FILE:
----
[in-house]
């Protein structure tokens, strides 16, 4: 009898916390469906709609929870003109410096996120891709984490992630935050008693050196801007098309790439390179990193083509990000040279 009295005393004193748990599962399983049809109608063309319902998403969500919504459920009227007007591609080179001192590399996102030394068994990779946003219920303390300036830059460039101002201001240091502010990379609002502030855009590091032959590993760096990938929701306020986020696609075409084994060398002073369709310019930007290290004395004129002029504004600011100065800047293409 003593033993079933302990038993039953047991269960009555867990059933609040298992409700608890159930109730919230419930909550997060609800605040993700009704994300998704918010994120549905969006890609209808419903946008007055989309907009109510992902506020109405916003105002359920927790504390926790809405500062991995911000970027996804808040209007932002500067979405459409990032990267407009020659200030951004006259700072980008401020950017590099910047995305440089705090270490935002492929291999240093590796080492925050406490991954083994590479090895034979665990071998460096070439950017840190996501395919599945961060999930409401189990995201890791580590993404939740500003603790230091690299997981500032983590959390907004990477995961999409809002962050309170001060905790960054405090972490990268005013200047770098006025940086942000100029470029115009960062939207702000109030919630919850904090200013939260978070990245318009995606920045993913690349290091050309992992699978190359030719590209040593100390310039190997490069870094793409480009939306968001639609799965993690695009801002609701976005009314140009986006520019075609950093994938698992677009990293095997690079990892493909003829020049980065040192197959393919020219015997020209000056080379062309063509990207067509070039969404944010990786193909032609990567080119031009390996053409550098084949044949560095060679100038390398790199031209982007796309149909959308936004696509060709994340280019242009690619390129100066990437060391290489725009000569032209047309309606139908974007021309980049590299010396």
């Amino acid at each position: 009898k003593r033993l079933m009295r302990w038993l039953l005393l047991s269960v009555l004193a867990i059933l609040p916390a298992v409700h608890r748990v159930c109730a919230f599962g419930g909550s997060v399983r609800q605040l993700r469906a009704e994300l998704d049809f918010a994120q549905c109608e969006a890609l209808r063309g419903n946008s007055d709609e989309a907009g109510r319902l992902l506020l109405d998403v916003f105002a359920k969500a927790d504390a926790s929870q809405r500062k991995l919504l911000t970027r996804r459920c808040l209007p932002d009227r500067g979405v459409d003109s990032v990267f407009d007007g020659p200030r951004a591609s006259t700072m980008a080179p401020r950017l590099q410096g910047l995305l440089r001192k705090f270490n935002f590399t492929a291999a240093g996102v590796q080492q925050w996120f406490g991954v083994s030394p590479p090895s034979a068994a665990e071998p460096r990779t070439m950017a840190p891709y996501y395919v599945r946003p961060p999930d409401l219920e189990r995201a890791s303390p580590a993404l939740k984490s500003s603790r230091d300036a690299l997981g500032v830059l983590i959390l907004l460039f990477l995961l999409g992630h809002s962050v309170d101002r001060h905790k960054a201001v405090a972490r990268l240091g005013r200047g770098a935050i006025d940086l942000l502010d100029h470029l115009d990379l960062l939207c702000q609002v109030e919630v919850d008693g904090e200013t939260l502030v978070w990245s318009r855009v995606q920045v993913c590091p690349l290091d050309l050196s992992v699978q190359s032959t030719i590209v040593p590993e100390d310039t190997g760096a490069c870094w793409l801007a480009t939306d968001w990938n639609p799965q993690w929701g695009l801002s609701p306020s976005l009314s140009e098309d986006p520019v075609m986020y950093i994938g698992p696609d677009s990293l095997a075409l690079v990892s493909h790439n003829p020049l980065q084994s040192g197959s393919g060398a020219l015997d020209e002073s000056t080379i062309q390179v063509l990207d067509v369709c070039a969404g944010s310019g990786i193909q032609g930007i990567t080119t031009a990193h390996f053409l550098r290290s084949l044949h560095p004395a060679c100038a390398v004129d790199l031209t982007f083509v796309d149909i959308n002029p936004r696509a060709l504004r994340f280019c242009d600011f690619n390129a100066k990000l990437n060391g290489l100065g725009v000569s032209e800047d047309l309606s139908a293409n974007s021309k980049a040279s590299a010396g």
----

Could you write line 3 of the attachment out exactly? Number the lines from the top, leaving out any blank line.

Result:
């Amino acid at each position: 009898k003593r033993l079933m009295r302990w038993l039953l005393l047991s269960v009555l004193a867990i059933l609040p916390a298992v409700h608890r748990v159930c109730a919230f599962g419930g909550s997060v399983r609800q605040l993700r469906a009704e994300l998704d049809f918010a994120q549905c109608e969006a890609l209808r063309g419903n946008s007055d709609e989309a907009g109510r319902l992902l506020l109405d998403v916003f105002a359920k969500a927790d504390a926790s929870q809405r500062k991995l919504l911000t970027r996804r459920c808040l209007p932002d009227r500067g979405v459409d003109s990032v990267f407009d007007g020659p200030r951004a591609s006259t700072m980008a080179p401020r950017l590099q410096g910047l995305l440089r001192k705090f270490n935002f590399t492929a291999a240093g996102v590796q080492q925050w996120f406490g991954v083994s030394p590479p090895s034979a068994a665990e071998p460096r990779t070439m950017a840190p891709y996501y395919v599945r946003p961060p999930d409401l219920e189990r995201a890791s303390p580590a993404l939740k984490s500003s603790r230091d300036a690299l997981g500032v830059l983590i959390l907004l460039f990477l995961l999409g992630h809002s962050v309170d101002r001060h905790k960054a201001v405090a972490r990268l240091g005013r200047g770098a935050i006025d940086l942000l502010d100029h470029l115009d990379l960062l939207c702000q609002v109030e919630v919850d008693g904090e200013t939260l502030v978070w990245s318009r855009v995606q920045v993913c590091p690349l290091d050309l050196s992992v699978q190359s032959t030719i590209v040593p590993e100390d310039t190997g760096a490069c870094w793409l801007a480009t939306d968001w990938n639609p799965q993690w929701g695009l801002s609701p306020s976005l009314s140009e098309d986006p520019v075609m986020y950093i994938g698992p696609d677009s990293l095997a075409l690079v990892s493909h790439n003829p020049l980065q084994s040192g197959s393919g060398a020219l015997d020209e002073s000056t080379i062309q390179v063509l990207d067509v369709c070039a969404g944010s310019g990786i193909q032609g930007i990567t080119t031009a990193h390996f053409l550098r290290s084949l044949h560095p004395a060679c100038a390398v004129d790199l031209t982007f083509v796309d149909i959308n002029p936004r696509a060709l504004r994340f280019c242009d600011f690619n390129a100066k990000l990437n060391g290489l100065g725009v000569s032209e800047d047309l309606s139908a293409n974007s021309k980049a040279s590299a010396g």